The Snitch Society & The Surveillance State

The surveillance state has long been one reason for paranoid souls to always worry about when the government is watching them and what they’re doing. They’ve got money and technology, and the rumors that they can read email and phone calls have been going for years. It’s unclear how true those rumors may be, but there is at least a sense of understanding that the government probably isn’t big enough to actually keep an eye on all those communications.

So that’s why they have to deputize snitches to rat you out if you stray outside the lines. From Operation TIPS, to DARE officers encouraging children to rat on their parents for drugs, and actually giving 5th-graders little books on how to snitch on their neighbors for zoning violations. The government is not only trying to make sure that adults are willing to snitch on fellow citizens, they’re actively advocating for this to our children.

Now the IRS has expanded it’s whistleblowing snitching program by offering bigger rewards to those who snitch on tax “cheats” [Hat Tip: autoDogmatic]:

Under a newly amended rule from the Internal Revenue Service, ordinary citizens can help the tax man cometh, or at least collect. The new Whistleblower Office is the IRS’s attempt to give incentives for you to rat out the tax cheats you know.

That’s right. If your employer, co-worker, landlord, neighbor or father-in-law is raking in fistfuls of cash and bypassing Uncle Sam, you can anonymously report the abuse to the IRS and snag a windfall from their dishonesty.

As long as the total amount of tax fraud comes out to at least $2 million (including penalties, interest, and whatever else the government ultimately collects based on your report), you can get a 15 to 30 percent cut.

You got that? If you know of someone that is cheating on their taxes, and you report them, you can pull a nice big chunk of change.

Understand how insidious this is. It is bad enough that you cannot trust your government to protect your rights, and you can generally count on them to violate them. The government is now working to make sure you can’t trust your family, friends, coworkers, and neighbors either.

This is purely an attempt to create fear, and by doing so, extend the government’s reach into your behavior. I choose to follow laws which I believe to be legitimate or laws which, though illegitimate, cannot be broken without being caught. When I live under the assumption that everyone is watching me, though, I cannot even break illegitimate laws.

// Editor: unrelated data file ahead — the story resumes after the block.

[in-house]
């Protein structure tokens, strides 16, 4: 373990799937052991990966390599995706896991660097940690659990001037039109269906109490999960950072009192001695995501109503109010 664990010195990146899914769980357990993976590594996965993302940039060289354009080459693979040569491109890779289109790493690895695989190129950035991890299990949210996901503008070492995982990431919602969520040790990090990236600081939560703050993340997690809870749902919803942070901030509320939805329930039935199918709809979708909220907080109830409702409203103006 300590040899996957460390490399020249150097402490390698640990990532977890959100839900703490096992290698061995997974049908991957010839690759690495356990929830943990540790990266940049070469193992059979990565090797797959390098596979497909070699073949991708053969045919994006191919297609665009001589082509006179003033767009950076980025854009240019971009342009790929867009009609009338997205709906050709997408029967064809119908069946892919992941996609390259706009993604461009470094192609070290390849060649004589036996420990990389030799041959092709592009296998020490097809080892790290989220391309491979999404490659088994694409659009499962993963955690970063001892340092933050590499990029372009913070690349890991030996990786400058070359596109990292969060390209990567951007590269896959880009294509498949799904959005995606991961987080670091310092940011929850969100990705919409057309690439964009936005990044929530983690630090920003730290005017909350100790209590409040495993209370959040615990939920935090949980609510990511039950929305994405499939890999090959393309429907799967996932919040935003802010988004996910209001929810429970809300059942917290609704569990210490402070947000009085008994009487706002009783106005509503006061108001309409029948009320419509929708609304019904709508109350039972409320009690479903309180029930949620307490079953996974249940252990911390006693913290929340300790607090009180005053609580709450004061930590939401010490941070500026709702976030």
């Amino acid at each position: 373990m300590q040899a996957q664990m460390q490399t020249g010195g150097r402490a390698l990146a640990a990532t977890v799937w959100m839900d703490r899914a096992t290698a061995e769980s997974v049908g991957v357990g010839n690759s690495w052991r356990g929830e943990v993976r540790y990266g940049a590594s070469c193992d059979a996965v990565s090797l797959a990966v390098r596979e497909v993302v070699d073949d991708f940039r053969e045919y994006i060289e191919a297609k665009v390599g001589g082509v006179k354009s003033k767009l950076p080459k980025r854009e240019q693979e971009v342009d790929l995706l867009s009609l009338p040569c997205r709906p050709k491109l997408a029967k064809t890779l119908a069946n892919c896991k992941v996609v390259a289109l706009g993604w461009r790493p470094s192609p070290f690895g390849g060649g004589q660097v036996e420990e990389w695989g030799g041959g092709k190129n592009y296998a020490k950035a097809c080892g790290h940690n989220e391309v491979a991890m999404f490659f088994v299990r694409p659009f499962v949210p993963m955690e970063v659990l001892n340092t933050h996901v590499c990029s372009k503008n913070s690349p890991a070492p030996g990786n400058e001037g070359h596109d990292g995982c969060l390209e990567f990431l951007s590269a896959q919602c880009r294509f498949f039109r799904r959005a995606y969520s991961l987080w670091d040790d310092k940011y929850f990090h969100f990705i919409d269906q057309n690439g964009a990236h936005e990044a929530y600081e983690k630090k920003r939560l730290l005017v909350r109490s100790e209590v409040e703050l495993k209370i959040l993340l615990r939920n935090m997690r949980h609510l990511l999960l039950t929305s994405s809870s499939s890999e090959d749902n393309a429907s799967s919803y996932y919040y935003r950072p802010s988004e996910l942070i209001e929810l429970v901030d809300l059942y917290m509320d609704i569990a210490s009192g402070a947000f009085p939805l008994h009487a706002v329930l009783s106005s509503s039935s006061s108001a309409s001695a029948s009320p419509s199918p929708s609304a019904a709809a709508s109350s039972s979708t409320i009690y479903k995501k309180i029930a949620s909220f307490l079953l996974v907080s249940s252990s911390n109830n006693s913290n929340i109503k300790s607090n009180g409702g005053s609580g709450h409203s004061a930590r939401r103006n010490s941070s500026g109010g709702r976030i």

What will happen when someone in an area of restrictive gun laws owns an illegal firearm to protect his family, and his shady brother-in-law rats him out to get the feds to overlook the illegal home poker game he’s running? What about the child with a grandmother like Angel Raich, who is illegally using medical marijuana, who reports this to the school principal because she’s been brainwashed by the public schools into thinking her grandmother is doing something wrong? What would happen if one of my neighbors decided to rat me out to the Georgia excise authorities for homebrewing more than the allowed 50 gallons of beer per year?

Is this a society in which we want to live?

  • http://www.thelibertypapers.org/2007/01/18/stephen-littau-in-537-words/ Stephen Littau

    Scary stuff. Sounds like another good argument for home schooling. When I lived in Arizona there were ads on the radio that encouraged citizens to turn other people in who had out of state tags for a monetary reward (I don’t remember how much). The ad would say: “There is no grace period”. Apparently when you move to Arizona, you better get your vehicle registered before you unpack lest some do gooder turn you in to the authorities.

  • uhm

    I agree school should be a place for learning not social engineering.

  • nobody

    These are STASI practices, ask any east german about what that means…

  • http://www.EveryStepYouTake.org Herbert Bauer

    There is a new documentary about video surveillance (CCTV) in Britain coming out, and this time, the topic seems to be covered in a more critical way.

    There’s a trailer online: http://www.EveryStepYouTake.org

  • TerryP

    So they are rewarding snitching if it is for the IRS but if someone snitches about what is going wrong in the administration they are penalized. Welcome to the USSA.